Did you know that the Notre Dame Fighting Irish are coming to Chestnut Hill to play the Boston College Eagles Saturday at 3:30 at Alumni Stadium?
Of course not.
Shake down the thunder and dropkick me Touchdown Jesus through the goalposts of life. Our region’s abject apathy about this game is the latest demonstration that we are the worst college sports town in America.
There’s no shame in this. Not in my book anyway. I love the fact that we have evolved into a pro sports-only town. The Four Horsemen of Boston sports — the Red Sox, Patriots, Celtics, and Bruins — provide more than enough fodder to fill these pages and fuel four all-sports local radio and television stations.
College football? It no longer exists in our region. Boston College brings the likes of Virginia Tech, Florida State, Wake Forest, and NOTRE DAME to town, and most of you reading this probably learned about the BC-ND game just now.
Scott Zolak and Marc Bertrand are cohosts of a popular midday sports show on 98.5 The Sports Hub (disclosure: I am a weekly guest; oh, and while we’re at it, John Henry owns the Globe and the Red Sox). Zo and the Beetle are forever locked in a ratings war with rival WEEI. I asked them if they plan to devote any precious programming to the big BC-Notre Dame game.
“I’ve been here over nine years,’’ said Zolak, who grew up in football-crazed Western Pennsylvania and starred at Maryland. “I like my job and I want to keep my job. So I’m going to talk about what people want to talk about. We live in a town where all four pro sports teams matter.’’
Hmmm. That sounds like a “no” regarding the Eagles and Irish.
Bertrand, a UMass alum/booster and a big-time college hoop fan, added, “On our show, I talk about the things people talk about, and people are not talking about this game.’’
Amen. Good old-fashioned college football talk would be a ratings-killer.
No offense to the hard-working scholar-athletes at Boston College, but can any of you local sports fans tell me the name of the BC quarterback? Or any other player?
I drove around campus Tuesday and there was a distinct lack of buzz about the big game. No signage about beating the Irish. No boola-boola. When I popped into Conte Forum late in the morning, I had to talk to four people before I could find anyone who could locate the sports information office.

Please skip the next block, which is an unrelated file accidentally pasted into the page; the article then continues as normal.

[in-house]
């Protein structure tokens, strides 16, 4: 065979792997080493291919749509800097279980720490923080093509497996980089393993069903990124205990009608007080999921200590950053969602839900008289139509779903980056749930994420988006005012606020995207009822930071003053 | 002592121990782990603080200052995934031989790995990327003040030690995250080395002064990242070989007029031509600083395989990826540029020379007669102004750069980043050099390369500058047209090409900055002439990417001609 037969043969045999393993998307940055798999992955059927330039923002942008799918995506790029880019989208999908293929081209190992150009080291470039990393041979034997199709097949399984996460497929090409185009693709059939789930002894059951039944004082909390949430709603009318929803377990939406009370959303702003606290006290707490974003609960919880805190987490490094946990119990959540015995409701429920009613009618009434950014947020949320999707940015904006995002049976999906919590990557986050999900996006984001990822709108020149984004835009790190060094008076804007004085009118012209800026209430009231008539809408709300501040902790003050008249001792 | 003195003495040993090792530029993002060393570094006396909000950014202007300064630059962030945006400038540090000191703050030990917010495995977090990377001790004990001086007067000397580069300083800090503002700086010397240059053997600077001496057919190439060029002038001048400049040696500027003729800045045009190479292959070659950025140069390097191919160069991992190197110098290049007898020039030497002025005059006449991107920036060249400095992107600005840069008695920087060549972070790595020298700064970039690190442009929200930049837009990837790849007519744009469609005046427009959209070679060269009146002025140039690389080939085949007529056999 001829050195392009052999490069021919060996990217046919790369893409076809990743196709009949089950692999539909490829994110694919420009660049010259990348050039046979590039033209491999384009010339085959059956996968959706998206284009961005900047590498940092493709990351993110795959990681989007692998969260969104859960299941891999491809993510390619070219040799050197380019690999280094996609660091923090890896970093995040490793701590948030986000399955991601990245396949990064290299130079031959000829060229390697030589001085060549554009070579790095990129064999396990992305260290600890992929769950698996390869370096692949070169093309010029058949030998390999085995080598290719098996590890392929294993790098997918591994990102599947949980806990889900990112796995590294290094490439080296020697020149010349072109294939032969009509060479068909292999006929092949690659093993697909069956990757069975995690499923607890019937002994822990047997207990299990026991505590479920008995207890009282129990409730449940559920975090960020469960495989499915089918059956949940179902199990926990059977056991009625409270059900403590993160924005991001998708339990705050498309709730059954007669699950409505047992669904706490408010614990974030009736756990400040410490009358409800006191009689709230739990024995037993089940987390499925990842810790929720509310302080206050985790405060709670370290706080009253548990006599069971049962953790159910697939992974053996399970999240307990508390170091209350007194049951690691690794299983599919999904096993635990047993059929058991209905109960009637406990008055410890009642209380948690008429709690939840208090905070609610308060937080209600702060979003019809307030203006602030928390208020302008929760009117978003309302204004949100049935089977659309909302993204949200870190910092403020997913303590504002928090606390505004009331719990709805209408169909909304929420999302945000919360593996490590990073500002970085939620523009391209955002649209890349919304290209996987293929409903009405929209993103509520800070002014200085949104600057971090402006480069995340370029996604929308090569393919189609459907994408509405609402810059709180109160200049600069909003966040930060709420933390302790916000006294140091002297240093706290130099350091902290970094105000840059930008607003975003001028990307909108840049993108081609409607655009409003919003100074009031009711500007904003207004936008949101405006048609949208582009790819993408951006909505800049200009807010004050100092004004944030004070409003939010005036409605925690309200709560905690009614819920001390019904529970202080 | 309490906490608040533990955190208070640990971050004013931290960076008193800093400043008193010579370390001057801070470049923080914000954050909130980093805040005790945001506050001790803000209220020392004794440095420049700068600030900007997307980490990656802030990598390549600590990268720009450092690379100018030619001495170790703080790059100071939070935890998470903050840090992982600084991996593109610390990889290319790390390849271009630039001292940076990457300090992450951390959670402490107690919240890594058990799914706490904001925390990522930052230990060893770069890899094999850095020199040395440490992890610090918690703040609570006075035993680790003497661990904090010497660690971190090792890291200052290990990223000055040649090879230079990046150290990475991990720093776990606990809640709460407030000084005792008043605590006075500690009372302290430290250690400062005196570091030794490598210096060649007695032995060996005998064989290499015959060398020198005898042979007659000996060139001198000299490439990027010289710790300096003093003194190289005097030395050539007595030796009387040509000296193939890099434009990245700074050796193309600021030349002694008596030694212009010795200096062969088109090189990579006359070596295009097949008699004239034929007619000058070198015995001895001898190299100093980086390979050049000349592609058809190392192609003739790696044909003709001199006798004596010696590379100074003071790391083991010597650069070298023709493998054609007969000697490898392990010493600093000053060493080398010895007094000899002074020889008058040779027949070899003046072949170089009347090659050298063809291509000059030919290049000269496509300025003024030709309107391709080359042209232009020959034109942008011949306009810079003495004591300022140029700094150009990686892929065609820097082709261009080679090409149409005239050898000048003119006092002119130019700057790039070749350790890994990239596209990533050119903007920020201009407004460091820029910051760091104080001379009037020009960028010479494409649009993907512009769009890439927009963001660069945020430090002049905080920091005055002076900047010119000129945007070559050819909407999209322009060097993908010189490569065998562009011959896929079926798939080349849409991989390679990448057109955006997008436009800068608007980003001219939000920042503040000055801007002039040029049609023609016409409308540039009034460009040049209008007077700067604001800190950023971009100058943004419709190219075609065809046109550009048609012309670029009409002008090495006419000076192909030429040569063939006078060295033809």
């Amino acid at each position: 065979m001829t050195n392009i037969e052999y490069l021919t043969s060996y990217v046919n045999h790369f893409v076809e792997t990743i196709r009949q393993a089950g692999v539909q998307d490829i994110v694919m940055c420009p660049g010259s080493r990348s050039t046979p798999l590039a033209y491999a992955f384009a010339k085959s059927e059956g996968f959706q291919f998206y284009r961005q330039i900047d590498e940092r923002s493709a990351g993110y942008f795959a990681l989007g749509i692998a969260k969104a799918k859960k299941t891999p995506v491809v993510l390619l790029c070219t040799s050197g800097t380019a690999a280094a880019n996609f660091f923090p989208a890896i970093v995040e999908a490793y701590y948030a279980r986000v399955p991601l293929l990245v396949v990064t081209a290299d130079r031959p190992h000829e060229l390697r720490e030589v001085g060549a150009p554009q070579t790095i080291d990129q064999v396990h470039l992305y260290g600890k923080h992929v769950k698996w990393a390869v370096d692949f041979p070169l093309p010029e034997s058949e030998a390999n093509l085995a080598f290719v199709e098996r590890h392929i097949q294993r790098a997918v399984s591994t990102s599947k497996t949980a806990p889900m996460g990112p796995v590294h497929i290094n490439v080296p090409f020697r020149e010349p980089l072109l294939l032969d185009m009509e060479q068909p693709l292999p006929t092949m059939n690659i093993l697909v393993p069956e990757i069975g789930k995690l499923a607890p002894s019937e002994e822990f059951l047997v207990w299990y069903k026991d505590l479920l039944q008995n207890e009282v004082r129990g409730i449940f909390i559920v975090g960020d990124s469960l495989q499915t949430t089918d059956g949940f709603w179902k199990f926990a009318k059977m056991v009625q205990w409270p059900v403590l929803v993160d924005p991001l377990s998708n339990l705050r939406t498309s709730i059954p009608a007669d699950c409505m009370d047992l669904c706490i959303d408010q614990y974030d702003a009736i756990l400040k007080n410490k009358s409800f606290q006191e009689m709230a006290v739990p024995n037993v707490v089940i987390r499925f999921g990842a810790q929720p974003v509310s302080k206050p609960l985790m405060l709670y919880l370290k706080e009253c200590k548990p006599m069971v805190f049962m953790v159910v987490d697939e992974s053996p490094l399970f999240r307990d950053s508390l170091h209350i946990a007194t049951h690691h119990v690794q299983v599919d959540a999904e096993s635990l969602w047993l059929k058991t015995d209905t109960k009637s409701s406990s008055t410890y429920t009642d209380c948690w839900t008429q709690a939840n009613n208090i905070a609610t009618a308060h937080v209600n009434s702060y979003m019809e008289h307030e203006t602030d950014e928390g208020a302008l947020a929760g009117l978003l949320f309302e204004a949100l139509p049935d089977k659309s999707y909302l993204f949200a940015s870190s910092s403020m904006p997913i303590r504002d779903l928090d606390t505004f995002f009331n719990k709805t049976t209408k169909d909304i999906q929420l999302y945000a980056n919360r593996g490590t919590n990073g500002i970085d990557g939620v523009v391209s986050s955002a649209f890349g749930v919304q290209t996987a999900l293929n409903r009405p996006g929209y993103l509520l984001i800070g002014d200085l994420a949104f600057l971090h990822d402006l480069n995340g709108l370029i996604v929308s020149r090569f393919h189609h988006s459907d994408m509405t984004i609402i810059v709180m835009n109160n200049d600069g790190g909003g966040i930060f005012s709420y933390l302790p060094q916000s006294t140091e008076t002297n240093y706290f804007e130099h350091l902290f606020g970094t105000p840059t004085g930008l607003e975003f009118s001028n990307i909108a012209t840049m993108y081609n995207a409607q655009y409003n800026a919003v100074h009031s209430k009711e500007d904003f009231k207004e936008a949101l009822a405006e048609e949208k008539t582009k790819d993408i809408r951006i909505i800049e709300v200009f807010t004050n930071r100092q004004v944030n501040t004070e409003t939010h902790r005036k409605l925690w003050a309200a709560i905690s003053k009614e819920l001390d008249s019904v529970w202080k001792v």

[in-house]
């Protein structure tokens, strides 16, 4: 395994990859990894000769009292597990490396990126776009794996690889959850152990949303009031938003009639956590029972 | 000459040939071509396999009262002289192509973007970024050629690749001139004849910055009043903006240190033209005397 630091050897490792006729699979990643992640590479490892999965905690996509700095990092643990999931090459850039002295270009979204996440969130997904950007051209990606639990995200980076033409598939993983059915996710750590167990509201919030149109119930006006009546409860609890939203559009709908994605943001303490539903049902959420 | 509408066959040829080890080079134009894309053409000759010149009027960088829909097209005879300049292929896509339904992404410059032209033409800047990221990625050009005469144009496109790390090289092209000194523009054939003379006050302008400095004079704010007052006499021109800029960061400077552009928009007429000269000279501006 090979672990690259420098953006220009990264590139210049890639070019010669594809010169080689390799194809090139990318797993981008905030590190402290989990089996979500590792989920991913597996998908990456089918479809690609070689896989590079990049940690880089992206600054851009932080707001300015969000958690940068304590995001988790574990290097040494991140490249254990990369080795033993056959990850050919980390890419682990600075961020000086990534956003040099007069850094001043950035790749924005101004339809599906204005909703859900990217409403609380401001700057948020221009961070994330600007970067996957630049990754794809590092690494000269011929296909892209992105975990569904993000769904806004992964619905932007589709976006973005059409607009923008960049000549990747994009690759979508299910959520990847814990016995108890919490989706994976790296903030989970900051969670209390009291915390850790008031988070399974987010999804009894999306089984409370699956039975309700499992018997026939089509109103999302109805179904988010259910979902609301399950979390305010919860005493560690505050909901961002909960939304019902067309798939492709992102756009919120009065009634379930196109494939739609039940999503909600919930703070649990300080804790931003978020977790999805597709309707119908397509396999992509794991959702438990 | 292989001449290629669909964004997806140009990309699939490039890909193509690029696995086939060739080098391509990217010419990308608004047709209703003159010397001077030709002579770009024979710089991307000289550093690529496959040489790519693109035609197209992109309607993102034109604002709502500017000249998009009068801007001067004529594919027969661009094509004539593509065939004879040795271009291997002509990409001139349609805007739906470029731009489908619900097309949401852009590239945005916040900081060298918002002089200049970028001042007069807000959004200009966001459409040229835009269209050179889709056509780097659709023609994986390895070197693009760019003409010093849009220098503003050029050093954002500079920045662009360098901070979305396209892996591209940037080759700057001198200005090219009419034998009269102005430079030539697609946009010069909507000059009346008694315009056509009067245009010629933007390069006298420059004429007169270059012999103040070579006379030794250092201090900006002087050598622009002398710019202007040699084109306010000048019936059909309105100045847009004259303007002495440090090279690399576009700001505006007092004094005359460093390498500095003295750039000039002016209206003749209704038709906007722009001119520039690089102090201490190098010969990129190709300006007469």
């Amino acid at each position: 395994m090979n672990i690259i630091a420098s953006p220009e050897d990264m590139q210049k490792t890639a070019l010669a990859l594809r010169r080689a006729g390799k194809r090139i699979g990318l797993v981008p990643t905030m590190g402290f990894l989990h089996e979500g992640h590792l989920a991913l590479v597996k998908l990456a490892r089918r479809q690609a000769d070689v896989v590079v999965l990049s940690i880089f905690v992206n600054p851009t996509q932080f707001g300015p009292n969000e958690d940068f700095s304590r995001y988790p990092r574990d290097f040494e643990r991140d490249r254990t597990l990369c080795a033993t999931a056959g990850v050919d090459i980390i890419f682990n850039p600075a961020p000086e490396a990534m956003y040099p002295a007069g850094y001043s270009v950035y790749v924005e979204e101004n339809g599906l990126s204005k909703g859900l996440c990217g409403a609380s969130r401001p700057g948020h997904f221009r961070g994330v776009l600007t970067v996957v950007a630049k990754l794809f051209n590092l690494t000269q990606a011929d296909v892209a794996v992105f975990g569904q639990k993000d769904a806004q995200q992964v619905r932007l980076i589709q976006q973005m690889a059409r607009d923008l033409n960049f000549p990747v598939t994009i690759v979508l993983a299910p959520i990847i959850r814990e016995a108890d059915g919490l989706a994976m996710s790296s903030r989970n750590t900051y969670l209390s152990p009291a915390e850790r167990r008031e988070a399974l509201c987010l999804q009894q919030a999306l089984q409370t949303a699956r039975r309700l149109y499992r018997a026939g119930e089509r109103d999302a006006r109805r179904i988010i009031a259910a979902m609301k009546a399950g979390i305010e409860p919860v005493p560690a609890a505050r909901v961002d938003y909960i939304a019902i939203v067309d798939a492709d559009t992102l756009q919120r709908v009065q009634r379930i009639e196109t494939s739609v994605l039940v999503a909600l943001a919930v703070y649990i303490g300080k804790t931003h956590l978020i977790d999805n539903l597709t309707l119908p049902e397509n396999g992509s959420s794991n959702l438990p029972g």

This is no one’s fault, and it could be argued that BC is fortunate to be flying under the radar when it comes to big-time football and basketball. Two years ago, the Eagles made NCAA history by going an aggregate 0-26 in ACC play in football and basketball.
The Eagles made it to the Quick Lane Bowl last year, but only because they fattened up on UMass, Wagner, Buffalo, and UConn. BC’s 2017 “bowl” team lost games to Virginia Tech, Clemson, Louisvillle, and Florida State by an aggregate 202-24.
The Eagles are 1-1 as they prepare for Saturday’s Catholic Super Bowl with the 1-1 Irish. BC won its opener at Northern Illinois, but lost at home to Wake Forest, 34-10, last weekend.
Baby Boomer Boston sports fans remember when BC had a piece of the local sports pie. Our dads and moms talked of the days when the Eagles and Holy Cross could sell out Fenway Park for the annual Jesuit clash.
Frank Leahy took BC to the Cotton Bowl in 1940 and won the Sugar Bowl against Tennessee one year later. As recently as 1984-85, a Natick kid named Doug Flutie won a Heisman Trophy and beat the University of Houston in the Cotton Bowl. Tom Coughlin kept BC on the football map with great teams in the early 1990s.
Bringing mighty Notre Dame here in 1975 for the first time was a major sports event around here. In 1992, both teams were ranked in the top 10 in the country before Jerome Bettis ran all over the Eagles (54-7) in South Bend. When unheralded BC kicker David Gordon booted a 41-yard field goal to beat top-ranked Notre Dame at South Bend in November of 1993, it was Page One news and considered one of the top local sports moments of all time.
Today? No so much. I knew it was over for big-time college sports locally in 2007 when the football Eagles were ranked second in the country in late October and could hardly get their names mentioned on the radio or TV. Matty “Ice” Ryan was quarterback of that squad, but the Eagles could not get any attention because the Red Sox were winning the World Series, the Patriots were on their way to 18-0, and Kevin Garnett and Ray Allen had just teamed up with Paul Pierce to begin the Celtics’ quest for championship banner No. 17.
Notre Dame is coming to Boston Saturday.
Ghosts of Knute Rockne and the Gipper. The Sons of Rudy are the New York Yankees of college sports — the gold brand of NCAA gluttony. But while New England fans prepare for the baseball playoffs and watching Patriots-Saints on CBS, the Fighting Irish will pass through town here virtually unnoticed.
Only in Boston.Dan Shaughnessy can be reached at email@example.com